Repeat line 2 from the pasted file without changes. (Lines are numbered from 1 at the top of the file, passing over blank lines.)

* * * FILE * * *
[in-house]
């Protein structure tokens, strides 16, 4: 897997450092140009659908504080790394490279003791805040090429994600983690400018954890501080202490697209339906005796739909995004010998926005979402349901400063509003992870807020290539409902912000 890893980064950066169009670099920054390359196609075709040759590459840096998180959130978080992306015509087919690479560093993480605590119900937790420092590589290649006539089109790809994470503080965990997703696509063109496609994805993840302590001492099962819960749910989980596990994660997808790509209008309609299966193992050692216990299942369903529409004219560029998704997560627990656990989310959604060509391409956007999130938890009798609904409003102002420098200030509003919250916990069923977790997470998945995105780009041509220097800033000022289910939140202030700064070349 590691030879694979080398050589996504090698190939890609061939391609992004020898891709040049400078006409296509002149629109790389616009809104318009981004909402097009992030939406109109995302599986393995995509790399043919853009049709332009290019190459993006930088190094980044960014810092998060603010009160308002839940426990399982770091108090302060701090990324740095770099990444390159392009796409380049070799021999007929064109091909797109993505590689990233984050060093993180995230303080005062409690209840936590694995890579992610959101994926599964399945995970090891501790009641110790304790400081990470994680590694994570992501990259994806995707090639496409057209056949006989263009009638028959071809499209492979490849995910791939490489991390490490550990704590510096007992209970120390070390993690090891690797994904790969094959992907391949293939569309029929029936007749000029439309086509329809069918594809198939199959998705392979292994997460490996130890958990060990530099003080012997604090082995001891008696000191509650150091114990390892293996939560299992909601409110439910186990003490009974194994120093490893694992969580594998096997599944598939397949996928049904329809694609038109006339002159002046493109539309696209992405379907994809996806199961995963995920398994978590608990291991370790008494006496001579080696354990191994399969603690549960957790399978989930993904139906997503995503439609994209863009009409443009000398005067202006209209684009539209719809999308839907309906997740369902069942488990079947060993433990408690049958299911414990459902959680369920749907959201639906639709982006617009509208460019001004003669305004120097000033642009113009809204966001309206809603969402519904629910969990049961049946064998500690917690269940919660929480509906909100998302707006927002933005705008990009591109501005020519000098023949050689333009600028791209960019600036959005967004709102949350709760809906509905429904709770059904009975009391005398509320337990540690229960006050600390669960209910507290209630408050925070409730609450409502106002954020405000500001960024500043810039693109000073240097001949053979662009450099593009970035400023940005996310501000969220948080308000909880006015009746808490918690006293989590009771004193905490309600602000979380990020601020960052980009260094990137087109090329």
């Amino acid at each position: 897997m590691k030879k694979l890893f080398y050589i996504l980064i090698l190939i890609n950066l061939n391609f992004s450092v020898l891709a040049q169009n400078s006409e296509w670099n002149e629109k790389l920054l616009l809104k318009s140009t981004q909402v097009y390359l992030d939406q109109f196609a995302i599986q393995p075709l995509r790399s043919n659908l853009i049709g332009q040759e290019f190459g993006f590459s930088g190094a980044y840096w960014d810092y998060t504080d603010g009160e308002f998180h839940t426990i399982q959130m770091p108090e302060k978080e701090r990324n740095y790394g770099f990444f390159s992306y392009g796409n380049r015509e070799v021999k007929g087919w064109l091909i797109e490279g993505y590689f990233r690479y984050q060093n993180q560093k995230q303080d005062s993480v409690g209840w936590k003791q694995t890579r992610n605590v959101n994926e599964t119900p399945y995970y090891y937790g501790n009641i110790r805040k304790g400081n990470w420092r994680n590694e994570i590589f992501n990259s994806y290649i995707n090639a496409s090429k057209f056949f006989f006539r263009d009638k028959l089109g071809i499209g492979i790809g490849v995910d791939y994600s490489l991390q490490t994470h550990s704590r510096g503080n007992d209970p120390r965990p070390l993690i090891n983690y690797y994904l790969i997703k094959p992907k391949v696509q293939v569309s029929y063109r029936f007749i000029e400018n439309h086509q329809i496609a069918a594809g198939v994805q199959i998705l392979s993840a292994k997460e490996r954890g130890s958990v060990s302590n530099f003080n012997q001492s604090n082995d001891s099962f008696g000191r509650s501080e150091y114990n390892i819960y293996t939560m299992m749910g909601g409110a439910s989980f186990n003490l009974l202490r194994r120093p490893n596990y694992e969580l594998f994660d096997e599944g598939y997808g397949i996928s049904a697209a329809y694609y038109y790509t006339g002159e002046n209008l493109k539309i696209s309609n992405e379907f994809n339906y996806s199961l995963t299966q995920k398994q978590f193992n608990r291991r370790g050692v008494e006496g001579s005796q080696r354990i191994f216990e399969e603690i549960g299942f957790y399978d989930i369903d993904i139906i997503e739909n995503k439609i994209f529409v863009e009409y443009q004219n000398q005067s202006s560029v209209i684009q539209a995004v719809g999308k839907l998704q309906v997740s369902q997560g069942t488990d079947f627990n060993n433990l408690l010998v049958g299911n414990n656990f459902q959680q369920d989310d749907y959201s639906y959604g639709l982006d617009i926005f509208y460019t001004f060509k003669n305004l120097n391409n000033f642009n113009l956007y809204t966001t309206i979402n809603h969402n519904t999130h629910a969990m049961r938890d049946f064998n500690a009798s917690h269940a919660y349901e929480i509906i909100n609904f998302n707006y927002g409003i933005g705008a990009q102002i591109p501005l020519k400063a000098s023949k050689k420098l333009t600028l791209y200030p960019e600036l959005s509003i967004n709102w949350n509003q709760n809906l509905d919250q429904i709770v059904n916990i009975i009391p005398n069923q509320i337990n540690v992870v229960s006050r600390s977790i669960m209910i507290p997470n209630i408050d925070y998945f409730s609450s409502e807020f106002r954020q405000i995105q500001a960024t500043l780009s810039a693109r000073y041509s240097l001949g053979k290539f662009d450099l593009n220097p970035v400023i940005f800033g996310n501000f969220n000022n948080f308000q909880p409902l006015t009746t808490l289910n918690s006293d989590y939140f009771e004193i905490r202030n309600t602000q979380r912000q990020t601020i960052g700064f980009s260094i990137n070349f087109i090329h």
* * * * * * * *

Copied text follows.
């Protein structure tokens, strides 16, 4: 897997450092140009659908504080790394490279003791805040090429994600983690400018954890501080202490697209339906005796739909995004010998926005979402349901400063509003992870807020290539409902912000 890893980064950066169009670099920054390359196609075709040759590459840096998180959130978080992306015509087919690479560093993480605590119900937790420092590589290649006539089109790809994470503080965990997703696509063109496609994805993840302590001492099962819960749910989980596990994660997808790509209008309609299966193992050692216990299942369903529409004219560029998704997560627990656990989310959604060509391409956007999130938890009798609904409003102002420098200030509003919250916990069923977790997470998945995105780009041509220097800033000022289910939140202030700064070349 590691030879694979080398050589996504090698190939890609061939391609992004020898891709040049400078006409296509002149629109790389616009809104318009981004909402097009992030939406109109995302599986393995995509790399043919853009049709332009290019190459993006930088190094980044960014810092998060603010009160308002839940426990399982770091108090302060701090990324740095770099990444390159392009796409380049070799021999007929064109091909797109993505590689990233984050060093993180995230303080005062409690209840936590694995890579992610959101994926599964399945995970090891501790009641110790304790400081990470994680590694994570992501990259994806995707090639496409057209056949006989263009009638028959071809499209492979490849995910791939490489991390490490550990704590510096007992209970120390070390993690090891690797994904790969094959992907391949293939569309029929029936007749000029439309086509329809069918594809198939199959998705392979292994997460490996130890958990060990530099003080012997604090082995001891008696000191509650150091114990390892293996939560299992909601409110439910186990003490009974194994120093490893694992969580594998096997599944598939397949996928049904329809694609038109006339002159002046493109539309696209992405379907994809996806199961995963995920398994978590608990291991370790008494006496001579080696354990191994399969603690549960957790399978989930993904139906997503995503439609994209863009009409443009000398005067202006209209684009539209719809999308839907309906997740369902069942488990079947060993433990408690049958299911414990459902959680369920749907959201639906639709982006617009509208460019001004003669305004120097000033642009113009809204966001309206809603969402519904629910969990049961049946064998500690917690269940919660929480509906909100998302707006927002933005705008990009591109501005020519000098023949050689333009600028791209960019600036959005967004709102949350709760809906509905429904709770059904009975009391005398509320337990540690229960006050600390669960209910507290209630408050925070409730609450409502106002954020405000500001960024500043810039693109000073240097001949053979662009450099593009970035400023940005996310501000969220948080308000909880006015009746808490918690006293989590009771004193905490309600602000979380990020601020960052980009260094990137087109090329």